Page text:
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Feminist News


February-20-14

REPORT: Working Single Mothers Are Disproportionately Likely to Live in Poverty

A new report finds that working single mothers, who head up more households than ever across the nation, are more likely to be in poverty than their married counterparts.

The Working Poor Families Project's policy brief "Low-Income Working Mothers and State Policy: Investing for a Better Future" [PDF] found that out of 7.1 million families headed by women, 4.1 million lived in poverty, encompassing 8.5 million children. 39 percent of low-income working families across the nation are managed by a single mother, and that number is heavily influenced by factors like race: 65 percent of African-American low-income working families, 31 percent of Latino low-income working families, and 45 percent of low-income working families of other races are under the helm of single women.

For many working single mothers, their economic challenges are compounded by various factors. Education is becoming more and more unattainable for low-income women, especially women of color, and most single mothers are unable to complete their education due to their resposiblities at home. Congress' cuts to the Supplemental Nutritional Assistance Program (SNAP, or food stamps) make it more challenging for single moms to get by, as do state-by-state failures in the Temporary Asisistance for Needy Families program. Prior to the Affordable Care Act, many of them lacked health insurance to cover medical costs as well.

Most of all, these women - a majority of whom are employed full-time - face discrimination and pay inequity in the workplace and are siloed in lower-wage fields. According to the policy brief, "even full-time hours are not enough to lift families out of poverty."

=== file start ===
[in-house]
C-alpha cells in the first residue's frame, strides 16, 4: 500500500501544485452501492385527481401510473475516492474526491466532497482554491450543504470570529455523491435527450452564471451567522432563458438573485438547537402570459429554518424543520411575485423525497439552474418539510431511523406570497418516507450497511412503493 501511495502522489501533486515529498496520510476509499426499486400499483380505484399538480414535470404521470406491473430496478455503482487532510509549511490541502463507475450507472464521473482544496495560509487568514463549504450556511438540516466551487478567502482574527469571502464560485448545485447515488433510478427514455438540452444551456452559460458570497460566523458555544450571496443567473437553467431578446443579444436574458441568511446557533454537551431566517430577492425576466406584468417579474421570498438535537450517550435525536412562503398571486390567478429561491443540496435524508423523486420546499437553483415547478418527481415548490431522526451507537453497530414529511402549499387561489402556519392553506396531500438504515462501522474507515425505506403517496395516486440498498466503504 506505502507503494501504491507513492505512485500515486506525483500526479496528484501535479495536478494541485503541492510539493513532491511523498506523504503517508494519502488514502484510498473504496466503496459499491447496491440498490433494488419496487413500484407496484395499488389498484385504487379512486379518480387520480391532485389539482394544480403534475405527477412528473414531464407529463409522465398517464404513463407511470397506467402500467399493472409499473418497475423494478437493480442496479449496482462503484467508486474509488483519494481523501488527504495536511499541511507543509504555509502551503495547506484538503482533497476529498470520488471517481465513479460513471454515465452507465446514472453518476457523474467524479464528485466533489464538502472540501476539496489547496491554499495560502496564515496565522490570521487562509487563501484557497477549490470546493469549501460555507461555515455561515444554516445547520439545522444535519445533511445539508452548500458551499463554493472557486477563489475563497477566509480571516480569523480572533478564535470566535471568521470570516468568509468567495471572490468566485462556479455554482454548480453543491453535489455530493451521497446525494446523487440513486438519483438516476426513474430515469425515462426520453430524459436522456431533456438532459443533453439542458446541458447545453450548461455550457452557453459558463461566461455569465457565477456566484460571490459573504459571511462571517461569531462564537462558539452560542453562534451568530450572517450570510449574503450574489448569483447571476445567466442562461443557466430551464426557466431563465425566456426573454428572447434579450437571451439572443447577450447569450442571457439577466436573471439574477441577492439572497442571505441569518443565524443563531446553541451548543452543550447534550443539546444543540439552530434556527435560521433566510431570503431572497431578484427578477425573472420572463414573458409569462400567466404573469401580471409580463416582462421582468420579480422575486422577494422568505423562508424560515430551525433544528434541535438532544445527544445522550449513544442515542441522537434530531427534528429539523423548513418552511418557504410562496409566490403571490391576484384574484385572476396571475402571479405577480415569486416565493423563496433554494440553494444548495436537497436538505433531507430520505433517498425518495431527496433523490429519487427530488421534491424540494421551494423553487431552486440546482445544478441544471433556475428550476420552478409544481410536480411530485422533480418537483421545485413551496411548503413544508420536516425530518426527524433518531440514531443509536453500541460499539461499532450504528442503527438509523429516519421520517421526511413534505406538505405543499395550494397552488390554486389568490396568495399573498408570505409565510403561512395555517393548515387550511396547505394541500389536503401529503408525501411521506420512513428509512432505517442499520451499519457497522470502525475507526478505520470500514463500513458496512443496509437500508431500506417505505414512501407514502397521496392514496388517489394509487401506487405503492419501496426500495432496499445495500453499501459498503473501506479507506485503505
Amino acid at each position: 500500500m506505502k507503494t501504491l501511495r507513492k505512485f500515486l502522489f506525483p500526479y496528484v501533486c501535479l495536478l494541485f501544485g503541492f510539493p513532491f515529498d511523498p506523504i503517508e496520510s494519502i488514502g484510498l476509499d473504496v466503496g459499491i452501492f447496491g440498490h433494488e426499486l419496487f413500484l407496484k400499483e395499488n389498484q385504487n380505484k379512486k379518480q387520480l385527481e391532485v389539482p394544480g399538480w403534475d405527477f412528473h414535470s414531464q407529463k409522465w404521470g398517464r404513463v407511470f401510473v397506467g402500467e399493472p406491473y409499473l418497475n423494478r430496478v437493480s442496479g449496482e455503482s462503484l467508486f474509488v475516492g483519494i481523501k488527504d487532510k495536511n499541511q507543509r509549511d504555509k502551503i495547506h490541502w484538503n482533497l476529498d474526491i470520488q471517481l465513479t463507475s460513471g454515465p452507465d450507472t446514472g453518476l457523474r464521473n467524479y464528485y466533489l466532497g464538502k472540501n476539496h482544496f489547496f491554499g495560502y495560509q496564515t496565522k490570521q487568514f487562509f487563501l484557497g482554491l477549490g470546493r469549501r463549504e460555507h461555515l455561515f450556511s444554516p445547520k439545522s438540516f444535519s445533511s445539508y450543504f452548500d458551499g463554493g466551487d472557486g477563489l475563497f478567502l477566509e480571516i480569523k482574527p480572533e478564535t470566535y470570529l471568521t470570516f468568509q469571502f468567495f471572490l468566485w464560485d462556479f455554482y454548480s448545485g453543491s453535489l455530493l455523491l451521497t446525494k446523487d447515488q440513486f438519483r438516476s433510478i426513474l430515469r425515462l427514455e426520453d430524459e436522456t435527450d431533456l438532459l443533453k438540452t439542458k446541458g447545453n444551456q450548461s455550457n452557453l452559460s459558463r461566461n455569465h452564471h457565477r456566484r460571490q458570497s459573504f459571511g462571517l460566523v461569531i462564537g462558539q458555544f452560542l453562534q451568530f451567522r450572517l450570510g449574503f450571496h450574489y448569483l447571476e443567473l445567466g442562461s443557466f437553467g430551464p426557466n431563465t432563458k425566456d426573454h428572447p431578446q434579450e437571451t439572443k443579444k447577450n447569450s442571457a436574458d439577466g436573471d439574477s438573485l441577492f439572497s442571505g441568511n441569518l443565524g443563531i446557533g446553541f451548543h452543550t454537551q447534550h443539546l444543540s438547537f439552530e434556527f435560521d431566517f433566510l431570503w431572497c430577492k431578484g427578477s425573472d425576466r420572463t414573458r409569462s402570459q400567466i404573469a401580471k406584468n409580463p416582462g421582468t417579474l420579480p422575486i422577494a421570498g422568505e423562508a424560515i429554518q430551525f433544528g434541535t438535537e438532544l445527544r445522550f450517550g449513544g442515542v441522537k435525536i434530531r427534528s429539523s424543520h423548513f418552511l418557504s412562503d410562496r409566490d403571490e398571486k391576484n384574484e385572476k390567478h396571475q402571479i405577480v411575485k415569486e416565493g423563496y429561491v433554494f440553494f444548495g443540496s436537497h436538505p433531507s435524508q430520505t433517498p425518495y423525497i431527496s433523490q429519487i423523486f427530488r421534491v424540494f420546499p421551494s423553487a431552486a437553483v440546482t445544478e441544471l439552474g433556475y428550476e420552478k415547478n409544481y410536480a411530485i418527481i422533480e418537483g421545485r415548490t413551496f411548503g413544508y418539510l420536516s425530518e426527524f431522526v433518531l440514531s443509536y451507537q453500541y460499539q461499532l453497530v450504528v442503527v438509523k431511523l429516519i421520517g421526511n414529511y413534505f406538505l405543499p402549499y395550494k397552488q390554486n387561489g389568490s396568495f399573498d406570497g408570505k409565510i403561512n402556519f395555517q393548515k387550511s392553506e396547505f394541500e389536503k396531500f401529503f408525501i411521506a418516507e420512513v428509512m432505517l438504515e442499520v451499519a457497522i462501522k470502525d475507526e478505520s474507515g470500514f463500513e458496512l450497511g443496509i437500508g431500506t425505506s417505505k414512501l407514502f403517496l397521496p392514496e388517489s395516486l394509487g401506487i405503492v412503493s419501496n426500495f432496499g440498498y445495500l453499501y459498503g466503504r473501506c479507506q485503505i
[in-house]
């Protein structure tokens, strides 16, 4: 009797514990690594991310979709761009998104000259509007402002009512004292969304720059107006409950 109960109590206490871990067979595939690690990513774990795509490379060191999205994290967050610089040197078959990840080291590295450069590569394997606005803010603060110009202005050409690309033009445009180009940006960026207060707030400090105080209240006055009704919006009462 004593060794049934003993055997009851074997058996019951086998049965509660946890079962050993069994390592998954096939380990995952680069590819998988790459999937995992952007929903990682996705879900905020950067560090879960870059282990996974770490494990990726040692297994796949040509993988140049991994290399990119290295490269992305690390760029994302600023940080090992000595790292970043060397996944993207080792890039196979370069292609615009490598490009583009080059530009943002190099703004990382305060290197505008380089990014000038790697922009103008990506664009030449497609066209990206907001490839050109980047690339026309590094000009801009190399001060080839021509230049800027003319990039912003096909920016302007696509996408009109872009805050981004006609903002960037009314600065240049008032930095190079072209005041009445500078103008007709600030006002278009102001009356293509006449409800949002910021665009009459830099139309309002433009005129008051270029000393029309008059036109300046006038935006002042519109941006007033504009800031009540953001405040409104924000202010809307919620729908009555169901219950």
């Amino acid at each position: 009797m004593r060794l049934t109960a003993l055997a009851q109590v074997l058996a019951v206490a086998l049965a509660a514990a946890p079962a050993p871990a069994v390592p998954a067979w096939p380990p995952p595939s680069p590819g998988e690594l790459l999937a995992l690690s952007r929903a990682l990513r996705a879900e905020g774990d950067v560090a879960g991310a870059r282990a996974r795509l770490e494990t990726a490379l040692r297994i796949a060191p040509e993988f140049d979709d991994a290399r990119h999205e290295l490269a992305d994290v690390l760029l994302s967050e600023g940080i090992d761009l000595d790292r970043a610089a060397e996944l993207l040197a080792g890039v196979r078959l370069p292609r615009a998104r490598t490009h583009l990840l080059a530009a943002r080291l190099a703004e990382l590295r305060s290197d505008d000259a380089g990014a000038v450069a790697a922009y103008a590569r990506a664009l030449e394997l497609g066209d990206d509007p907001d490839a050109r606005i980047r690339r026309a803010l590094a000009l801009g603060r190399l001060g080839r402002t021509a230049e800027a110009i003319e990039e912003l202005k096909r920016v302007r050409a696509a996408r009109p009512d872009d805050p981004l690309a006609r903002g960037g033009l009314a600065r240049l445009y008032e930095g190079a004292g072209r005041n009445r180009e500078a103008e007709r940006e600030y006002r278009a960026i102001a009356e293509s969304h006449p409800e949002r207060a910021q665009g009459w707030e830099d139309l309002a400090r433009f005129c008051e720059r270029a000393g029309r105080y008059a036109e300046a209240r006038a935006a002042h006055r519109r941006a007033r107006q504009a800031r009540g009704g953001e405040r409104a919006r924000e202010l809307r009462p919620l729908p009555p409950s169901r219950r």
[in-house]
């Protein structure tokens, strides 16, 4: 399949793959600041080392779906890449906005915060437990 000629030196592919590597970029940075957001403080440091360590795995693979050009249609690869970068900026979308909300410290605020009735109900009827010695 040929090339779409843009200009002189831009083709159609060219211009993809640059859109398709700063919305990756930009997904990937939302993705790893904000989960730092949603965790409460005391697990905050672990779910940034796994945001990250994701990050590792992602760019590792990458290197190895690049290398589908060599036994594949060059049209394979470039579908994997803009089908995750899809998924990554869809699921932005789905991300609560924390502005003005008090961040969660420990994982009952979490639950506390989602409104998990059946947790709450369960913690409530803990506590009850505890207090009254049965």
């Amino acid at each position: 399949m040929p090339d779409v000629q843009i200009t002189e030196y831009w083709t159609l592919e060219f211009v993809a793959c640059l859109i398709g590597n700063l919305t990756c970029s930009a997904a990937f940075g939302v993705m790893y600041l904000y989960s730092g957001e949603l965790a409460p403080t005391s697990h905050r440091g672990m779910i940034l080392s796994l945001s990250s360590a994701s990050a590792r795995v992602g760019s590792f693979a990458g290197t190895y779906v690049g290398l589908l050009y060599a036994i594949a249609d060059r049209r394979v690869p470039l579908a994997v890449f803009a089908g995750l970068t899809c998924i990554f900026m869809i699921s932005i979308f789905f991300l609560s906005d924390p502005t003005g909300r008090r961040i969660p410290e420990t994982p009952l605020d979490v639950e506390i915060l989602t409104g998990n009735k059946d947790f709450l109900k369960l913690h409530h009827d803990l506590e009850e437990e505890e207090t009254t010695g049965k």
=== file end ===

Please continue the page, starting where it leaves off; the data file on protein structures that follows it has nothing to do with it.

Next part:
Although the brief only outlines state-level policy recommendations to combat a rising number of economically disadvantaged families in the nation, including increasing access to education, Medicaid expansion under the Affordable Care Act, and raising the minimum wage, federal-level policies could also have a big impact on the lives of single mothers. The FAMILY Act, which expands paid family medical leave, would help women raising families independently to maintain employment if their children become ill. President Obama also encouraged employers across the country to pay their workers equally without regard to sex or gender in his State of the Union speech this January, which would help low-income women of all races, especially women of color, and strengthen the economy.

Media Resources: ThinkProgress, 2/19/2014; "Low-Income Working Mothers and State Policy: Investing for a Better Future" Policy Brief, Winter 2013-2014; Feminist Majority 12/12/2013